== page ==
Most quantum dot lasing research has employed short optical pulses for exciting an optical gain medium. The realization of lasing with electrically driven quantum dots is a much more challenging task. With their new devices, the Los Alamos research team made an important step toward this objective.
“One challenge lies in the area of electrical and optical device designs,” said Namyoung Ahn, a Laboratory director’s postdoctoral fellow and a lead device expert on the quantum dot team. “In particular, the device’s charge injection architecture must be capable of generating and sustaining very high current densities required for laser action. The same device must also exhibit low optical losses so as not to suppress gain generated in a thin quantum dot active medium.”
To boost optical gain, the team developed new nanocrystals that they dubbed “compact compositionally graded quantum dots.”
“These novel quantum dots feature suppressed Auger recombination due to a built-in compositional gradient and simultaneously exhibit a large gain coefficient when assembled in a close-packed solid used as an optical gain medium,” said Clément Livache, a postdoc on the quantum dot team who performed spectroscopic studies of the fabricated devices. “This helps realize net optical gain in a complex electroluminescent structure wherein a thin, light-amplifying quantum dot layer is combined with multiple light-absorbing charge-conducting layers.”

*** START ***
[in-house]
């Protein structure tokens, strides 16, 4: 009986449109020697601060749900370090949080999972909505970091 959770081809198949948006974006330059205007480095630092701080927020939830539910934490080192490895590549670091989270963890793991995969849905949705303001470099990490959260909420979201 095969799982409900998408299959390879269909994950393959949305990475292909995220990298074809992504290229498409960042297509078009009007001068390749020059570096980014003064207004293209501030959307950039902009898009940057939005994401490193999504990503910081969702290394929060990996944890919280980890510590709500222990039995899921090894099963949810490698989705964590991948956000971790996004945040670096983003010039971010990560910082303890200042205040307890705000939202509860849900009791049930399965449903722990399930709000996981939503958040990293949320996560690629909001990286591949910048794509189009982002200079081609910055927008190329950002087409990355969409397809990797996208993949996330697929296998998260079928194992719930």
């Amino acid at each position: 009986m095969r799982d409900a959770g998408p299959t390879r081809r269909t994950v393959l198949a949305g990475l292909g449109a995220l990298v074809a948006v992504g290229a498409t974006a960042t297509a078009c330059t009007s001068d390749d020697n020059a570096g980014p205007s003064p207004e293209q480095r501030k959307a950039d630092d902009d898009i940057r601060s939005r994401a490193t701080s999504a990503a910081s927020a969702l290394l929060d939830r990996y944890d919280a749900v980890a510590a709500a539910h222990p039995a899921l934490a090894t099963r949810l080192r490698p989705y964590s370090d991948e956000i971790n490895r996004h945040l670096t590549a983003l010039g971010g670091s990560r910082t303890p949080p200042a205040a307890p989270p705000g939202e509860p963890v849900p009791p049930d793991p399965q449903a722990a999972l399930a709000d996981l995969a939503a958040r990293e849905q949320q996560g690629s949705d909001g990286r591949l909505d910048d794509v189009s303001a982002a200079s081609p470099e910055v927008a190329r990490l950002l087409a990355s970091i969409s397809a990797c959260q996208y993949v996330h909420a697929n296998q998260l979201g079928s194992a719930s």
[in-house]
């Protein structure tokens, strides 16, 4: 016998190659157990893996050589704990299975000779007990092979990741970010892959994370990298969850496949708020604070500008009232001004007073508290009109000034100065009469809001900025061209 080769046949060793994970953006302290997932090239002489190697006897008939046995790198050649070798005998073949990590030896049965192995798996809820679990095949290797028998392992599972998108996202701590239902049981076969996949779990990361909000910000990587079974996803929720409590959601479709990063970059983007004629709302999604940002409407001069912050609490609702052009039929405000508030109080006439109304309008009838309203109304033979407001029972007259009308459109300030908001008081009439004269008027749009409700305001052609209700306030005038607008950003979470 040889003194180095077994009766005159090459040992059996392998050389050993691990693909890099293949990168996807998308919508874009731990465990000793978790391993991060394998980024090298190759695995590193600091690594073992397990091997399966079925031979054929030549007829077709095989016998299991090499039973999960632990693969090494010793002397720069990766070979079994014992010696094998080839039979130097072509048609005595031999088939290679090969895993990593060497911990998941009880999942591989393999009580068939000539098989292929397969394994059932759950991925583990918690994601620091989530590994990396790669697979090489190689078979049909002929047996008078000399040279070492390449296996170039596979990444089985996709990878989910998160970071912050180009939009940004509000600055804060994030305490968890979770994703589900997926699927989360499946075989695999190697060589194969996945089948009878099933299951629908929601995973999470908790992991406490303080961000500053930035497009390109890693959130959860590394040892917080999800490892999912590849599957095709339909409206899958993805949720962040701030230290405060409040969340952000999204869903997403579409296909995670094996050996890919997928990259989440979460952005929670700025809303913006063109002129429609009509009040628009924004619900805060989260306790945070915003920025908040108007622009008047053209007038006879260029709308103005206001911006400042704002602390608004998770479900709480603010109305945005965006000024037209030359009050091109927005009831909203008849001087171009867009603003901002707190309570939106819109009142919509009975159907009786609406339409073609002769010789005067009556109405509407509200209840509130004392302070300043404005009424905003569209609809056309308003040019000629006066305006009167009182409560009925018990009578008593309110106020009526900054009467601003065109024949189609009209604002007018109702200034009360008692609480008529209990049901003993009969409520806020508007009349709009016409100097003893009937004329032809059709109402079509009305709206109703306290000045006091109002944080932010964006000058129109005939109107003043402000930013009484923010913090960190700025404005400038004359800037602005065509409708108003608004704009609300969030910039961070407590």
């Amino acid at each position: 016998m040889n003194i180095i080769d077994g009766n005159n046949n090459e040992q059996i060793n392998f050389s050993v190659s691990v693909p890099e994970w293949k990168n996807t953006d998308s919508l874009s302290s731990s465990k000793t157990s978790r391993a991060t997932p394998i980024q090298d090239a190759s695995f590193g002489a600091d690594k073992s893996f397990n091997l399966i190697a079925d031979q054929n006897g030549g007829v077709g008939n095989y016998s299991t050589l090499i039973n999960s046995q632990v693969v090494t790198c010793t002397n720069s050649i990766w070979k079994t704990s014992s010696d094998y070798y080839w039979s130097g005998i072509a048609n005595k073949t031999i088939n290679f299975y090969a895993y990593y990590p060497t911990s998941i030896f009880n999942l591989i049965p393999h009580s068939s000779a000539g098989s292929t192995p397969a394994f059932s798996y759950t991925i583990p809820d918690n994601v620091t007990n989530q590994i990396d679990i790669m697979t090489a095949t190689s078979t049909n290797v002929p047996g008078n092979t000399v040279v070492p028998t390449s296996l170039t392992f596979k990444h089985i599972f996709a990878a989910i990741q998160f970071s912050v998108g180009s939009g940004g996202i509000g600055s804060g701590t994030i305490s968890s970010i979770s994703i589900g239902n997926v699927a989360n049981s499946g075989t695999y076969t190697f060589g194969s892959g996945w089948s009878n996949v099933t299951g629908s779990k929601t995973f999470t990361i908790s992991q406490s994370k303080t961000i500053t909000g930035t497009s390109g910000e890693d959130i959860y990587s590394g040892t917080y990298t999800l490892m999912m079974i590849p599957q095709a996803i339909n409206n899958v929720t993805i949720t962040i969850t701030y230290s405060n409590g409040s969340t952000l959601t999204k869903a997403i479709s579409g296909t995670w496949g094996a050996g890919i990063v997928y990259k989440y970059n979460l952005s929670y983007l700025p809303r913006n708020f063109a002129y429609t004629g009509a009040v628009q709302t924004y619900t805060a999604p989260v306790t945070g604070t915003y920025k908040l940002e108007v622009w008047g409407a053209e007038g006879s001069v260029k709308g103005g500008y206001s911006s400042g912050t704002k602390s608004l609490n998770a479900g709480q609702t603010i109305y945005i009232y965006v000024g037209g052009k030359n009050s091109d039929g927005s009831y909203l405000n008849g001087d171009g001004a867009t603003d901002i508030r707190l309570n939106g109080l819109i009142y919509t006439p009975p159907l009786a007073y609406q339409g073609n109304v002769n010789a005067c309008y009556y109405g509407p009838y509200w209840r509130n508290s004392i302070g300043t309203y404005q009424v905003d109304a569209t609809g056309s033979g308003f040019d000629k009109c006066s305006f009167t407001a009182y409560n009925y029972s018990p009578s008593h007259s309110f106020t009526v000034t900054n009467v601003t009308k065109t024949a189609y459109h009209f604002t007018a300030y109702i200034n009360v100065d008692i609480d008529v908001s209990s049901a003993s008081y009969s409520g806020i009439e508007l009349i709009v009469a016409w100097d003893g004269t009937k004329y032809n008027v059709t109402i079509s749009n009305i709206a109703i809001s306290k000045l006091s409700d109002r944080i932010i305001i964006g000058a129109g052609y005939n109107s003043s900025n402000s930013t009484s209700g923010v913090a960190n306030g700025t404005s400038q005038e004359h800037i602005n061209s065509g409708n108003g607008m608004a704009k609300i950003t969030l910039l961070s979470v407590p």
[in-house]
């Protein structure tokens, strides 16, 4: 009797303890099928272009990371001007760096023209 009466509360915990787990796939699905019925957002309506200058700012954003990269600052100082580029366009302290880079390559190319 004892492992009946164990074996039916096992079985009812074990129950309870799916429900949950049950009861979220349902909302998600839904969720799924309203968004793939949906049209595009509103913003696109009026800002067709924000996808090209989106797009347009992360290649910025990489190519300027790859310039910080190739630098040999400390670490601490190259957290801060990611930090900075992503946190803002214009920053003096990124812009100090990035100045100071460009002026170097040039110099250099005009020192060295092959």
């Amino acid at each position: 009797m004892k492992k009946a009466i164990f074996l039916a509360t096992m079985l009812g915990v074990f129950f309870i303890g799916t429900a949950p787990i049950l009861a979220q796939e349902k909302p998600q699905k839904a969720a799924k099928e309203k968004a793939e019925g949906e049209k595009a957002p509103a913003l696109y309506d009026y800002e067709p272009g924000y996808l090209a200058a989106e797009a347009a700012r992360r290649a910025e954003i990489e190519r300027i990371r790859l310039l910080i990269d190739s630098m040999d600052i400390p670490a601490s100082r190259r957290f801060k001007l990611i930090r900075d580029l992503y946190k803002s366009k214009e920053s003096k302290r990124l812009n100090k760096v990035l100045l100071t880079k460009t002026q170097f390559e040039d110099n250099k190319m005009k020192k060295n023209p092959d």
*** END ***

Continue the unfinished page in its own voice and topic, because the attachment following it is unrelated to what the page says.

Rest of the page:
To facilitate light amplification, the researchers also reduced optical losses in their devices. In particular, they re-designed the charge injection architecture by removing optically lossy metal-like materials and replacing them with properly optimized low-absorptivity organic layers. In addition, they engineered a device cross-section profile so as to reduce the optical field intensity in highly absorptive charge transport layers and simultaneously to enhance it in the quantum dot gain medium.
Finally, to enable laser oscillations, the developed devices were supplemented by an optical cavity prepared as a periodic grating that was integrated into one of the device electrodes. This grating acted as a so-called distributed feedback resonator that allowed for circulating light in the lateral plane of the quantum dot layer, allowing for multi-pass amplification.
The lasing effect was attained employing optical excitation. Lasing using electrical pumping was not observed because of degradation of device performance caused by excessive heat generated by a passing current. This is the final challenge that needs to be addressed to demonstrate electrically driven laser oscillations.
Just a few years ago, electrically pumped colloidal quantum dot lasers were widely deemed impossible due to problems such as ultrafast Auger decay, insufficient current densities in quantum dot LEDs, and difficulties in combining electroluminescent and lasing functions in the same device. The Los Alamos quantum dot team’s results demonstrate practical solutions to most of these problems, suggesting that a functional quantum dot laser diode is close at hand.
Paper: “Optically Excited Lasing in a Cavity-Based, High-Current-Density Quantum Dot Electroluminescent Device,” Advanced Materials. DOI: 10.1002/adma.202206613
Funding: The work was supported by the Laboratory Directed Research and Development (LDRD) program at Los Alamos National Laboratory.